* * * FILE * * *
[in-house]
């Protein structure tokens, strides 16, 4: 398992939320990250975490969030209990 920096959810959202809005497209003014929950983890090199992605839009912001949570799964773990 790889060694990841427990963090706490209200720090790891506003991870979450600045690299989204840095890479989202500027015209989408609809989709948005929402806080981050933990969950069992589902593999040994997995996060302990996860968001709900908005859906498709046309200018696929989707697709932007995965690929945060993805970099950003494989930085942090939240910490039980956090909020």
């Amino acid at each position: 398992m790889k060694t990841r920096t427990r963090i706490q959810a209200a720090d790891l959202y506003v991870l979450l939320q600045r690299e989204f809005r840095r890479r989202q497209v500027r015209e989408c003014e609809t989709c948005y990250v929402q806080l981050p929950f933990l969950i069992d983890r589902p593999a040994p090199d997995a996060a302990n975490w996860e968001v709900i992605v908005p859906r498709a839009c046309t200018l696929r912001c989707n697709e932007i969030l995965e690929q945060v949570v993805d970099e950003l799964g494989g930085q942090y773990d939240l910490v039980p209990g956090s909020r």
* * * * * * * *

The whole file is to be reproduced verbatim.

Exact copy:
[in-house]
């Protein structure tokens, strides 16, 4: 398992939320990250975490969030209990 920096959810959202809005497209003014929950983890090199992605839009912001949570799964773990 790889060694990841427990963090706490209200720090790891506003991870979450600045690299989204840095890479989202500027015209989408609809989709948005929402806080981050933990969950069992589902593999040994997995996060302990996860968001709900908005859906498709046309200018696929989707697709932007995965690929945060993805970099950003494989930085942090939240910490039980956090909020």
């Amino acid at each position: 398992m790889k060694t990841r920096t427990r963090i706490q959810a209200a720090d790891l959202y506003v991870l979450l939320q600045r690299e989204f809005r840095r890479r989202q497209v500027r015209e989408c003014e609809t989709c948005y990250v929402q806080l981050p929950f933990l969950i069992d983890r589902p593999a040994p090199d997995a996060a302990n975490w996860e968001v709900i992605v908005p859906r498709a839009c046309t200018l696929r912001c989707n697709e932007i969030l995965e690929q945060v949570v993805d970099e950003l799964g494989g930085q942090y773990d939240l910490v039980p209990g956090s909020r």